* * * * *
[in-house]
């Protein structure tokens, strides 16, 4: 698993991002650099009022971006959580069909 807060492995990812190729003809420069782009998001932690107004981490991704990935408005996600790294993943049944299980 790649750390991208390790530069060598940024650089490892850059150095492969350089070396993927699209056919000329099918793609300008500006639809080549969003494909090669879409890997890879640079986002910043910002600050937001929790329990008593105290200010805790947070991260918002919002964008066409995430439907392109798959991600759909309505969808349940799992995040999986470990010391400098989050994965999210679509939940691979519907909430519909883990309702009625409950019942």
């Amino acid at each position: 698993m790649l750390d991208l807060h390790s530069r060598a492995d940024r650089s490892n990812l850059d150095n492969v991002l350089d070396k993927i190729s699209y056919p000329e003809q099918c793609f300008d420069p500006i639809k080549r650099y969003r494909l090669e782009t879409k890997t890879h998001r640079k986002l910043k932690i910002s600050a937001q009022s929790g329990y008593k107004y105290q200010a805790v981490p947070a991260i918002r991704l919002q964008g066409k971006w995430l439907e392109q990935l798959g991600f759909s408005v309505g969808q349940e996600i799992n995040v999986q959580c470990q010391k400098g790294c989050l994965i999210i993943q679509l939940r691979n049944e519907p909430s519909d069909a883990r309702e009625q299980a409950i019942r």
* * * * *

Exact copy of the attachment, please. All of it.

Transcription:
[in-house]
């Protein structure tokens, strides 16, 4: 698993991002650099009022971006959580069909 807060492995990812190729003809420069782009998001932690107004981490991704990935408005996600790294993943049944299980 790649750390991208390790530069060598940024650089490892850059150095492969350089070396993927699209056919000329099918793609300008500006639809080549969003494909090669879409890997890879640079986002910043910002600050937001929790329990008593105290200010805790947070991260918002919002964008066409995430439907392109798959991600759909309505969808349940799992995040999986470990010391400098989050994965999210679509939940691979519907909430519909883990309702009625409950019942």
């Amino acid at each position: 698993m790649l750390d991208l807060h390790s530069r060598a492995d940024r650089s490892n990812l850059d150095n492969v991002l350089d070396k993927i190729s699209y056919p000329e003809q099918c793609f300008d420069p500006i639809k080549r650099y969003r494909l090669e782009t879409k890997t890879h998001r640079k986002l910043k932690i910002s600050a937001q009022s929790g329990y008593k107004y105290q200010a805790v981490p947070a991260i918002r991704l919002q964008g066409k971006w995430l439907e392109q990935l798959g991600f759909s408005v309505g969808q349940e996600i799992n995040v999986q959580c470990q010391k400098g790294c989050l994965i999210i993943q679509l939940r691979n049944e519907p909430s519909d069909a883990r309702e009625q299980a409950i019942r």